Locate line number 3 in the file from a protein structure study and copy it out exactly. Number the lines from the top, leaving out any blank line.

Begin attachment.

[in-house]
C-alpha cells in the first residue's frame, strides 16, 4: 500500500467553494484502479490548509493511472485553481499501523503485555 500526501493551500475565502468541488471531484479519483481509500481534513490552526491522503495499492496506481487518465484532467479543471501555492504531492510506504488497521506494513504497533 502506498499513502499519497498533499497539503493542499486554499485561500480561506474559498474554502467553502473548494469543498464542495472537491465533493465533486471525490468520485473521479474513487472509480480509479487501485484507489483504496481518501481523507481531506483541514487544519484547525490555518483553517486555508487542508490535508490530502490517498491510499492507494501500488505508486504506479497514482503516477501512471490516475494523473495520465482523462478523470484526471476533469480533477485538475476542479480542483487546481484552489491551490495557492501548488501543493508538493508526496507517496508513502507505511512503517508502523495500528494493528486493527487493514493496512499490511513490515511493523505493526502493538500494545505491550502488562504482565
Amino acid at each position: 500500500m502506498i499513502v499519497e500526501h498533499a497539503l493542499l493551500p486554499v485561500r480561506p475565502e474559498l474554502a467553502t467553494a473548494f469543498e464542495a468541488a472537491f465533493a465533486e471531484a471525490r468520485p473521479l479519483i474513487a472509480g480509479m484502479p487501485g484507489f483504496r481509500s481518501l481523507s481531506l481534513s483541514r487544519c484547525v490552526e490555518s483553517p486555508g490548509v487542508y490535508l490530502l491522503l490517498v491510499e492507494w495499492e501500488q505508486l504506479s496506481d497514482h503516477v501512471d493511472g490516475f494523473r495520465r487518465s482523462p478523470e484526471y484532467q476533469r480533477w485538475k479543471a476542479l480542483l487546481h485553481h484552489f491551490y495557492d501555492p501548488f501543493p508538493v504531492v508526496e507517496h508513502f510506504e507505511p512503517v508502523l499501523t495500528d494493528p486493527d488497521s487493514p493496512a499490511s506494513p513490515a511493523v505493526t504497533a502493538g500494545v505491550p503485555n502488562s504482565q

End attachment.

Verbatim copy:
Amino acid at each position: 500500500m502506498i499513502v499519497e500526501h498533499a497539503l493542499l493551500p486554499v485561500r480561506p475565502e474559498l474554502a467553502t467553494a473548494f469543498e464542495a468541488a472537491f465533493a465533486e471531484a471525490r468520485p473521479l479519483i474513487a472509480g480509479m484502479p487501485g484507489f483504496r481509500s481518501l481523507s481531506l481534513s483541514r487544519c484547525v490552526e490555518s483553517p486555508g490548509v487542508y490535508l490530502l491522503l490517498v491510499e492507494w495499492e501500488q505508486l504506479s496506481d497514482h503516477v501512471d493511472g490516475f494523473r495520465r487518465s482523462p478523470e484526471y484532467q476533469r480533477w485538475k479543471a476542479l480542483l487546481h485553481h484552489f491551490y495557492d501555492p501548488f501543493p508538493v504531492v508526496e507517496h508513502f510506504e507505511p512503517v508502523l499501523t495500528d494493528p486493527d488497521s487493514p493496512a499490511s506494513p513490515a511493523v505493526t504497533a502493538g500494545v505491550p503485555n502488562s504482565q